With my feet firmly planted on Canadian soil once again, it is time for me to look back on the past 7-or-so months. My return to this vast mostly-frozen nation coincided with Christmas, a time to reunite with friends and family I had not seen in many months.

“How was India, Will?”

People asked me this question many times during these reunions and it still leaves me at a loss for words. One reason is that I quickly encounter the problem of how to avoid the romanticized hyperbole that is common when discussing India (and maybe expected by listeners). Yes, there is yoga and Hinduism and rickshaws and vibrant colors, but these things are not peculiar and they are not part of some ‘orientalist fantasy’, they are just small parts of everyday life. One problem with romanticized stereotypes is not that they are wrong, but that they are incomplete – sure, there are rickshaws, but after I was stuck in one amidst endless traffic and deafening honking all while it was 45 degrees outside, I no longer feel the same way about them. Romanticized stereotypes also tend to objectify or commodify India, Indians, or Indian culture while ignoring the realities of each. India – in my experience as an outsider – is a place of incredible complexity. How do I share that complexity and additional context, while doing it fairly? Nothing I can think of writing or speaking can adequately encapsulate the place or the experience. When I looked around, India could sometimes be incredibly uplifting, upsetting, or both. It could also just be everything in between or perfectly mundane (as a person who tried to lead a ‘normal’ life there). I guess what I can say is this: India is simultaneously everything and nothing like I had imagined.

Looking over an old section of Jaipur from the vantage of Nahagarh Fort.

“How was India, Will?”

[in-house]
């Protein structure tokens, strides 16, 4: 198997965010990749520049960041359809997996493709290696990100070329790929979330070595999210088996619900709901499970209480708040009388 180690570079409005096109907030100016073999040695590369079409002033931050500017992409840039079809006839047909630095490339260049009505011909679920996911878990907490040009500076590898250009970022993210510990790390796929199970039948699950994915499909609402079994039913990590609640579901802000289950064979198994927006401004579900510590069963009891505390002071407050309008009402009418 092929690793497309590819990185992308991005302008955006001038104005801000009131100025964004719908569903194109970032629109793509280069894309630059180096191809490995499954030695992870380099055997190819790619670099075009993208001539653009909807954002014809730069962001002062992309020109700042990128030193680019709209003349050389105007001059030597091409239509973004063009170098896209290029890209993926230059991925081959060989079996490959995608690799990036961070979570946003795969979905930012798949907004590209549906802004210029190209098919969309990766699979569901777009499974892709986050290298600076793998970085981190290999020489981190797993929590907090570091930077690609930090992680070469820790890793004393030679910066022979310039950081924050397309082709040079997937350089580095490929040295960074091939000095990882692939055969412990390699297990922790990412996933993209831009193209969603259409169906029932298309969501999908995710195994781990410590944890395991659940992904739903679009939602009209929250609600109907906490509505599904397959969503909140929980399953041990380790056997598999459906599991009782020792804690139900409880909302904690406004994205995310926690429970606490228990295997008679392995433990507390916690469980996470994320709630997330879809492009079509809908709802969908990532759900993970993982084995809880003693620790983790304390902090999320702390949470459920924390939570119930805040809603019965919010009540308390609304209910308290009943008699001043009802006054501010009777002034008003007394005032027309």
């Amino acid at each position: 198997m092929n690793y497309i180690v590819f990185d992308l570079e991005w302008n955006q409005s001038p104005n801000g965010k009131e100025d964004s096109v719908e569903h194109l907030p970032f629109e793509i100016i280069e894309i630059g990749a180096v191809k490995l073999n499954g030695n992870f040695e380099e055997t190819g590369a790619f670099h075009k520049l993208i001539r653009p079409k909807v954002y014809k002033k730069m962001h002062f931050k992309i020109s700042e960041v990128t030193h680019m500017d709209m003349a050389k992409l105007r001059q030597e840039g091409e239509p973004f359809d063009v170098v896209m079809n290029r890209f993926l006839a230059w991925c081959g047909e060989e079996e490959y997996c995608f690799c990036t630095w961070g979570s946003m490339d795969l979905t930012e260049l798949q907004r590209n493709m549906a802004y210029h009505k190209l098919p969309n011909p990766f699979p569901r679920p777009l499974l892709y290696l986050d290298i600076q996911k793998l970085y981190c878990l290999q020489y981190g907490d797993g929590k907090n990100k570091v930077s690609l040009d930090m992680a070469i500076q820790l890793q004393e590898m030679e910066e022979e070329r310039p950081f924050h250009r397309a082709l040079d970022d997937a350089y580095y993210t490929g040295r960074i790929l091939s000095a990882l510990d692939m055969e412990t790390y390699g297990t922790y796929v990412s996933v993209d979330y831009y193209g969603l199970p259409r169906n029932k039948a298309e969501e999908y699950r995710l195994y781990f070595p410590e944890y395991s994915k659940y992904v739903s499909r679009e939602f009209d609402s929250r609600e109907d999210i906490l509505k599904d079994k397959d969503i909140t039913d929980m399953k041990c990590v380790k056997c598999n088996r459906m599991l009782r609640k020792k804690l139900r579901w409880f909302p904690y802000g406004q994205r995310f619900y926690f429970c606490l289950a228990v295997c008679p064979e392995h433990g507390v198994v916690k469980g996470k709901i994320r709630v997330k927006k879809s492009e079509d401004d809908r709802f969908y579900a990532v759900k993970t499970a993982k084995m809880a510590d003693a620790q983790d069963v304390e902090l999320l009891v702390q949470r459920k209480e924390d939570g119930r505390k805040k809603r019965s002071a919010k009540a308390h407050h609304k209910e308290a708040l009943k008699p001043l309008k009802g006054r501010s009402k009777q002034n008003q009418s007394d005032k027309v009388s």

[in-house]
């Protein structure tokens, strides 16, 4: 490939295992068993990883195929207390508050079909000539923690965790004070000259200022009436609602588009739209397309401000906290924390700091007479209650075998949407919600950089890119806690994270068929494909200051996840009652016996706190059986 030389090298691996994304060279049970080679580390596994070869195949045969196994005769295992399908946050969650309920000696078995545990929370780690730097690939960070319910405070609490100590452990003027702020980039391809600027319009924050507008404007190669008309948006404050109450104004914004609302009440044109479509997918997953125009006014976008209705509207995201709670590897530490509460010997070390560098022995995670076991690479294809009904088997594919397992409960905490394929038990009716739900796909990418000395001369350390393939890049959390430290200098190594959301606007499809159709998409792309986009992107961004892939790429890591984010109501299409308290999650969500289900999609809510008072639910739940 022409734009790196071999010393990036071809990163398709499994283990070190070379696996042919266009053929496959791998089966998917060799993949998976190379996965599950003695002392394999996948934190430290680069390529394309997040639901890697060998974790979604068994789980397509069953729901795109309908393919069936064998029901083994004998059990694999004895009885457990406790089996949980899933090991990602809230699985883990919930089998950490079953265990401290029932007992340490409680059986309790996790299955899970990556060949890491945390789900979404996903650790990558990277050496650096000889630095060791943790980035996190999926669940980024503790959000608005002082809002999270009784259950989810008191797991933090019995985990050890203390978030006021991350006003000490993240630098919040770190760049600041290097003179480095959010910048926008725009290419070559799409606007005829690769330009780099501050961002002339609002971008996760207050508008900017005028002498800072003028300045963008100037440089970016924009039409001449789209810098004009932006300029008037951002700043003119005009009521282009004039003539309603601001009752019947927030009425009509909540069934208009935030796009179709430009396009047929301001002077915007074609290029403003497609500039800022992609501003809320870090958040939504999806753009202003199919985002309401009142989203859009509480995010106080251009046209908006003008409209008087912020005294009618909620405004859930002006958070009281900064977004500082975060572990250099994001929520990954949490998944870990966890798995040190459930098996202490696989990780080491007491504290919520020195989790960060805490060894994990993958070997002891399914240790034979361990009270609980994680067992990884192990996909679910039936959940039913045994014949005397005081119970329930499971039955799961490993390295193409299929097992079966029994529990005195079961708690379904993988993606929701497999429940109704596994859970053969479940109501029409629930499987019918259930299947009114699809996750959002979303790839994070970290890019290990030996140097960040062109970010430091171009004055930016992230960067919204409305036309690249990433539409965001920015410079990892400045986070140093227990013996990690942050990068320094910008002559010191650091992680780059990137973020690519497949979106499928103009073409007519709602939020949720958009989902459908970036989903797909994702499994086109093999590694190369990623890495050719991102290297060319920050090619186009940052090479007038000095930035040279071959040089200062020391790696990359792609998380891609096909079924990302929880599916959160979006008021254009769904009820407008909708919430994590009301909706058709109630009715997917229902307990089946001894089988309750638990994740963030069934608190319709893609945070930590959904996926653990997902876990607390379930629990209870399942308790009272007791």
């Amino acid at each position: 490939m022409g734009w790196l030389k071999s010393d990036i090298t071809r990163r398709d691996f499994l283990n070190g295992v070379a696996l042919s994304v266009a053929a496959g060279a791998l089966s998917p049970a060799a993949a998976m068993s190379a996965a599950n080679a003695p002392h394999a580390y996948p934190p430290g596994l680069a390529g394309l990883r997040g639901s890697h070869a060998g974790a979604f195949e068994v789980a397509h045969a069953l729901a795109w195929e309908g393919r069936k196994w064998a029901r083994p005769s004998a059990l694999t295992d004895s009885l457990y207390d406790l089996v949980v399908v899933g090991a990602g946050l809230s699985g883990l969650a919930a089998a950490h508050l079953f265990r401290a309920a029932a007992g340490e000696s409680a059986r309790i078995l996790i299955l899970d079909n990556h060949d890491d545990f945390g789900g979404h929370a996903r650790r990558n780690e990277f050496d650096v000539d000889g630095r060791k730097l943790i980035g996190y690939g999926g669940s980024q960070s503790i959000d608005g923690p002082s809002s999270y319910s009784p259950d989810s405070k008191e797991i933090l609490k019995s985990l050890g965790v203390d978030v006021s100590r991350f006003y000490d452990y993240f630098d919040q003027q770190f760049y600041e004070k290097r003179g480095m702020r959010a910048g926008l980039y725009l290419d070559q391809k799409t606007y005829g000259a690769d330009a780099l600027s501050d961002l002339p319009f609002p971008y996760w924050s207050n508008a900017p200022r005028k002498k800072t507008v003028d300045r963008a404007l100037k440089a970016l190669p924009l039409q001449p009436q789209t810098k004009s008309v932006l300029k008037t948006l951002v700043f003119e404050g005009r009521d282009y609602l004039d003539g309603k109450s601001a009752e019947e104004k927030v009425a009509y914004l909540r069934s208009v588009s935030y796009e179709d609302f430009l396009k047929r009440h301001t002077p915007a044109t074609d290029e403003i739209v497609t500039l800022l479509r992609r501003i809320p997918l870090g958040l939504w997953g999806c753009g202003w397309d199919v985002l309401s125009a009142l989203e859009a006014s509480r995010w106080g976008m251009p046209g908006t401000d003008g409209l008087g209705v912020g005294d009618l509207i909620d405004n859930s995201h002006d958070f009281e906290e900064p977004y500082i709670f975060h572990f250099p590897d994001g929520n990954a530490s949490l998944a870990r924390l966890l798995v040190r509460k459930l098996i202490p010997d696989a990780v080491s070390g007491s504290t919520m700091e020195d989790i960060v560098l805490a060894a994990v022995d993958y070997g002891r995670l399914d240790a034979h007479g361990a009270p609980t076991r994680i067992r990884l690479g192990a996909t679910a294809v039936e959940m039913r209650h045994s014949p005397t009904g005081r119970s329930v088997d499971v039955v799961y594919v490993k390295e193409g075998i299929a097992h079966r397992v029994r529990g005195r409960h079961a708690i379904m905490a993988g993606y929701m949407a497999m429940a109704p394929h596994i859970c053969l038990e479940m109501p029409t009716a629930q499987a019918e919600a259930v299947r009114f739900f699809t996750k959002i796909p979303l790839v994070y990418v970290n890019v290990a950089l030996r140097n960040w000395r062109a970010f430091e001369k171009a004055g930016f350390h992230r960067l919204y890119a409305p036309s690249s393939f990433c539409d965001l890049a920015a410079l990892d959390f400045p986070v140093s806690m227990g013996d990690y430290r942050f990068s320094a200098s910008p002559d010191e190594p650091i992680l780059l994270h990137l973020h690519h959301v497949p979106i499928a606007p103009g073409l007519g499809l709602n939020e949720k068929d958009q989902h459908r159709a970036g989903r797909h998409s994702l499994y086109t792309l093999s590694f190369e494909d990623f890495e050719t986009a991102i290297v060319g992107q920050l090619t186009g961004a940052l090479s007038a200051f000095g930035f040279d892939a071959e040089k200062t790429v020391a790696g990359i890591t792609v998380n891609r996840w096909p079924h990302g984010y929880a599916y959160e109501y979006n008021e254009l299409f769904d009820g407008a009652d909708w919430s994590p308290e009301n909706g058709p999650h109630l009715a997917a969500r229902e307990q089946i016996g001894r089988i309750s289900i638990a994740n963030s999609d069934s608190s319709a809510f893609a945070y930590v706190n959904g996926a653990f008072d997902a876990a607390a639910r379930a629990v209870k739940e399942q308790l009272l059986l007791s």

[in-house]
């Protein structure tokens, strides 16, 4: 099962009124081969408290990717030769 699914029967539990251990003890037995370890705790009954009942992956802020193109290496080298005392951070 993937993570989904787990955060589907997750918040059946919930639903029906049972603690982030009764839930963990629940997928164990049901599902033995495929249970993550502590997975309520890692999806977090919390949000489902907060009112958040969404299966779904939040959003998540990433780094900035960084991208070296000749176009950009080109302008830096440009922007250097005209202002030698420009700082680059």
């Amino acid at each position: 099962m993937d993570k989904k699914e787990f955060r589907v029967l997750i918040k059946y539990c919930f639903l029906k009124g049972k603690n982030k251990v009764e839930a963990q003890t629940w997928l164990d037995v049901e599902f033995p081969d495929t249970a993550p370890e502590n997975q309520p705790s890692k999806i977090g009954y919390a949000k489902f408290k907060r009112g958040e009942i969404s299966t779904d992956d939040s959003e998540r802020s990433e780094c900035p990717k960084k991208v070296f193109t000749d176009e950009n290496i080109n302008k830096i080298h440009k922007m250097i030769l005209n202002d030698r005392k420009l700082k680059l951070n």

I keep saying “India” but the truth is that I only experienced a very small part of the country. Geographically I barely scratched the surface; I visited 4 out of 36 states and territories, all in the central-northern part of the country. I still have a lot more to see. I was fortunate, though, to live both in Delhi and in two rural villages as a member of lower-caste families there, which was invaluable in forming a more detailed perspective of life in India. Most importantly my experience was determined in large part by my positionality: as a man, as white person, as a foreigner, and a number of other personal traits. These attributes certainly defined large parts of my experience given how stratified India tends to be along lines like skin colour and gender. The ways that I experienced places and spaces was much different (and usually in positive or privileged ways) than it would be for many other people, especially women and people of colour. I think that much of how you experience India depends on who you are and where you go, and I only had an introduction.

Motorcycle selfie with friends from Namunda village.

“How was India, Will?”

On one hand, the answer is obvious: India (the nation) was great. I saw incredible sights. I met incredible people. I had incredible experiences. I shared countless motorcycle and rickshaw rides, meals, conversations, and cups of chai with people who rapidly moved from “strangers” to “like family,” some of whom actually welcomed me into their homes like a long lost relative. While trying to remain objective, India is unquestionably a beautiful country. Yes there are waste management issues and Delhi tends to choke itself in haze for increasing portions of the year, yet even those factors cannot disguise the incredible sights – both natural and manmade.

Boats at dawn on the Ganges river in Varanasi.

“How was India, Will?”